(photo of a vintage Campari and soda bottle from Wikimedia commons)
Campari is my favorite drink. Originally introduced in the 1860s in Milan as a health tonic, the refreshing drink became popular as an apertivo, meant to accompany appetizers or small bites as a meal opening (called antipasto in Italian) like bread, cheese, sliced meats and vegetable spreads. Technically, Campari is in the bitters family of alcohols because it's made by steeping herbs and orange peel in spirits. (The full recipe is a secret, apparently.) The host or hostess can also serve it to visually indicate when it is time to start eating. The gorgeous bold red color originally came from cochineal dye but the company switched to artificial color in 2006. Because the drink works well with light fare, it is especially popular in the summer in Italy.
I enjoy it year round. And any time, especially after a late movie. Soda is the most common mixer for Campari, sometimes with a twist of lime which is tasty and bonus - makes a dazzling color combo dangling at the end of your hand. (What can I say? I love to accessorize!) I also like Campari straight up and on a few rocks but that is an acquired taste for most people. For newcomers to this cocktail, I recommend squeezing some citrus and measuring heavy on the soda. I introduced it to a friend recently who finally took a liking to it with fresh-squeezed juice of a small orange. Once you've taken a liking to it, though, Campari is fantastic. More bitter than other alcoholic beverages, it refreshes your palate and does not conflict when leaping between food flavors which makes life for a foodie like me, very easy. And it's light with a kick. It doesn't grow old or leave a lingering after taste. I don't seem to ever over indulge or fill up on Campari, either. (Well, okay, not as much.) And finally, for me, Campari delivers style. The bottle, it's label and the drinks mixed from it are handsome, unassuming and classic. Especially if we are using our own soda-making bottle and the preparation come with Cary Grant elegance. The company has a long history of fantastic advert posters, too. They have several posted on the copany's website (which is has a futuristic clever tone but can be troublesome to navigate).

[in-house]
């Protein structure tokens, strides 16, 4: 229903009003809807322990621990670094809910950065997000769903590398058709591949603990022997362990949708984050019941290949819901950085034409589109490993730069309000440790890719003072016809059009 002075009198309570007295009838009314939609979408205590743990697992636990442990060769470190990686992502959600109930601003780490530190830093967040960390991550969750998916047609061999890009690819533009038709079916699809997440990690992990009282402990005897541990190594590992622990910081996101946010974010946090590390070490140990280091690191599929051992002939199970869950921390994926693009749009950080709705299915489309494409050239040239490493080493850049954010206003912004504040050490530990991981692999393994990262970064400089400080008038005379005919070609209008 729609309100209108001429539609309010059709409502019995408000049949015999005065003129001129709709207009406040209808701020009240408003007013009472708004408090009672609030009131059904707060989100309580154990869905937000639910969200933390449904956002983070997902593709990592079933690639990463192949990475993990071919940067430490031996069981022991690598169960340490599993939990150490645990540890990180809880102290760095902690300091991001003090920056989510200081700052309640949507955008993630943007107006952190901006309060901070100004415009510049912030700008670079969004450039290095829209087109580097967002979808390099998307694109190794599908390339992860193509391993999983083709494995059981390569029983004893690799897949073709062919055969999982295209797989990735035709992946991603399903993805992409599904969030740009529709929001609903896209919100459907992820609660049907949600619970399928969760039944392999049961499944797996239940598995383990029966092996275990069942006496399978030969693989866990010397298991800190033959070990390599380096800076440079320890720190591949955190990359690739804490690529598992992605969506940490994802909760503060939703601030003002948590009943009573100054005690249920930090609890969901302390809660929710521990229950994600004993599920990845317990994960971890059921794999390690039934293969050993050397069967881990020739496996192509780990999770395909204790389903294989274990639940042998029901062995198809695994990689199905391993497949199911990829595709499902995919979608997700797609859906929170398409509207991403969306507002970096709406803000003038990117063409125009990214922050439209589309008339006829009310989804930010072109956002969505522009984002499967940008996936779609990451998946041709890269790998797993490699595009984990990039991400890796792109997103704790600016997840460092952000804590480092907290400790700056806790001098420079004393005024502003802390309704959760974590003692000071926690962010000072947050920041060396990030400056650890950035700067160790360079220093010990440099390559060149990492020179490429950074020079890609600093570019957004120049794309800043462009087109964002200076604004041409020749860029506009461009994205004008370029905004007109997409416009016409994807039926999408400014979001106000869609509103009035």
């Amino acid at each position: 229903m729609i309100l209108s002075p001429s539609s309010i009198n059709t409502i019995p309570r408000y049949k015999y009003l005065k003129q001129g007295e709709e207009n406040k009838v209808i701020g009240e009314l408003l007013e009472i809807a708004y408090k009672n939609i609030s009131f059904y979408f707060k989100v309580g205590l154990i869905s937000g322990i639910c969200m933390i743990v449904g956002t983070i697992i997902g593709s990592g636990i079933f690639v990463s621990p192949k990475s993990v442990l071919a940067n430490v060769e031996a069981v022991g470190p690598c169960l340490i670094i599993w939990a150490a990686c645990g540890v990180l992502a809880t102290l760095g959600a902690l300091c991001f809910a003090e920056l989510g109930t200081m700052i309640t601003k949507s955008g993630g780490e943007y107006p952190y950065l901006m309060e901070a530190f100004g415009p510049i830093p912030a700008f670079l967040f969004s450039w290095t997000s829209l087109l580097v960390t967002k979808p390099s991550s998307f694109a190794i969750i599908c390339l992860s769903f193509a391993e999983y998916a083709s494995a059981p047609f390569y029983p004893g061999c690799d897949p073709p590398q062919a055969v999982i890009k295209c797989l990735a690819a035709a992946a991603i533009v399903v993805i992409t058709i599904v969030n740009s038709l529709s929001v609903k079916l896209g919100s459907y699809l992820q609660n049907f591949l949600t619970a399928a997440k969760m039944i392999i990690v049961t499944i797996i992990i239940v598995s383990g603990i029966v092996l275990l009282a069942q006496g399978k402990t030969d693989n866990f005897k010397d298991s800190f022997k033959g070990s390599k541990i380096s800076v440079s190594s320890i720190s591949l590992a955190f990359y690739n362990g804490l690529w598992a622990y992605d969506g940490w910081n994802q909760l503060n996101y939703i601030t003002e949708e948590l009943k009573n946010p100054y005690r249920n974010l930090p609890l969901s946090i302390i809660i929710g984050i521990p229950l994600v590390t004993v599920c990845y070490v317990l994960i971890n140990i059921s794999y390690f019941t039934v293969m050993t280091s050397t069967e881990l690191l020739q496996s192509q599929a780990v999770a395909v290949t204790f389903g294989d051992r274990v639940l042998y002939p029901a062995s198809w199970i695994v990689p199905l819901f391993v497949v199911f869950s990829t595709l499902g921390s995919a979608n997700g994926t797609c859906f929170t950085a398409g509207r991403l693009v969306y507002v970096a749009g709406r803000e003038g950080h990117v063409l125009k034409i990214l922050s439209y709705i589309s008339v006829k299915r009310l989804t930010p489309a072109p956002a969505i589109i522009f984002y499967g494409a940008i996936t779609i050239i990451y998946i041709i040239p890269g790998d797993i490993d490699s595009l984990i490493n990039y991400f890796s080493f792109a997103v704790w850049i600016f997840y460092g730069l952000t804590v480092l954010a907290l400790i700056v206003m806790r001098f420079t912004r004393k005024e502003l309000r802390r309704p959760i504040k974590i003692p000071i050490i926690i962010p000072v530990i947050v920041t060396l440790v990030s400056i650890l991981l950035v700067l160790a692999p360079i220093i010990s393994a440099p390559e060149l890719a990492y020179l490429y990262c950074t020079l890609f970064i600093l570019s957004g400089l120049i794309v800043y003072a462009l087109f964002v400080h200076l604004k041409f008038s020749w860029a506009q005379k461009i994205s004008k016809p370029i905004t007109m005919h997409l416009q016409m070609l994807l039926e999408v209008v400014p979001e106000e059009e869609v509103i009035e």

According to the trusty guide Rick Steve, "Campari is best when accompanied by salty snacks..." which makes even more sense to me!
P.S. If you are interested in Italian culture and cuisine, I would recommend Ms. Adventures in Italy. From what I have seen, her information is contemporary, accurate and has great photos.